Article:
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Obama romances Canada
What Obama's first foreign trip says about U.S.-Canada ties
 

In his first trip abroad, President Obama visited Canada Thursday, said Karim Bardeesy in Slate, following a tradition “upset by George W. Bush,” who stung Canadians by traveling first to Mexico. Obama and Prime Minister Stephen Harper talked about the three topics important to Canadians—trade, Afghanistan, and energy/climate change—but the trip will be judged by whether or not they forged “a good personal working relationship.”

By that measure, Obama’s visit was a success, said Don Martin in Canada’s National Post. Even though Harper is a Conservative, his “words and body language” suggested a preference for Obama over Bush. Policy-wise, the visit was an “irritant-avoidance exercise,” and the two men downplayed any disagreements on NAFTA and a U.S. “buy American” stimulus clause.

Instead of having to assure the Canadians that the “buy American” provision doesn’t mean “don’t buy Canadian,” said the Los Angeles Times in an editorial, Obama's time would be better spent telling his fellow Democrats that protectionism will make both of our bad economies worse.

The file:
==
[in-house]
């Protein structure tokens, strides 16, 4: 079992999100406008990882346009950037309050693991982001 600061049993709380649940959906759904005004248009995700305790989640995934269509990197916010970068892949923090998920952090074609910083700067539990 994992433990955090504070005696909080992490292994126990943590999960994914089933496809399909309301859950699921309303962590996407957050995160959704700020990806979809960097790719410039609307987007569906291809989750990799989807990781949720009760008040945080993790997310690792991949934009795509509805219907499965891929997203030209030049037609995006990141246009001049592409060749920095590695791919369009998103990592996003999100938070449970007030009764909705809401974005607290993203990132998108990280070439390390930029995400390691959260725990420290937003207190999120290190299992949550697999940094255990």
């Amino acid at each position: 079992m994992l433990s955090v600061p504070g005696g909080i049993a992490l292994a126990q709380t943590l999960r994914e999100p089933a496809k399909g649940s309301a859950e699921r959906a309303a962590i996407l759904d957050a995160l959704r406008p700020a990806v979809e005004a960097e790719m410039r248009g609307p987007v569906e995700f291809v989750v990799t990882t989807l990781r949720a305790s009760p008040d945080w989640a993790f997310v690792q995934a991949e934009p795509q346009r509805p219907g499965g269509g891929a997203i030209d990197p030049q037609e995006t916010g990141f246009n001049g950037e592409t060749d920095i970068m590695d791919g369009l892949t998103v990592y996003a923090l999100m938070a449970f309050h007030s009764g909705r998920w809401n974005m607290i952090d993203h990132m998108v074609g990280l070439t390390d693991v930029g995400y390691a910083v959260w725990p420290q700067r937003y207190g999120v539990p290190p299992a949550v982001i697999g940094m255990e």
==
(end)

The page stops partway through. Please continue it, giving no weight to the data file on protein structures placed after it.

Americans tend to forget that Canada is our largest and most integrated trading partner, said Matthew Yglesias in Think Progress. In fact, Canada is our single “most important bilateral relationship,” which is why it was “pretty sorry stuff” for Bush to visit Mexico first. A “day-trip to Ottawa” is the least a new president can do.

And this president “had us at ‘merci,’” said Gloria Galloway and Josh Wingrove in Canada’s Globe and Mail. Despite an initial faux pas—when Obama said it was a great pleasure to be “in Iowa, er, Ottawa”—the “whole nation seemed weak in the knees” after his visit.

 

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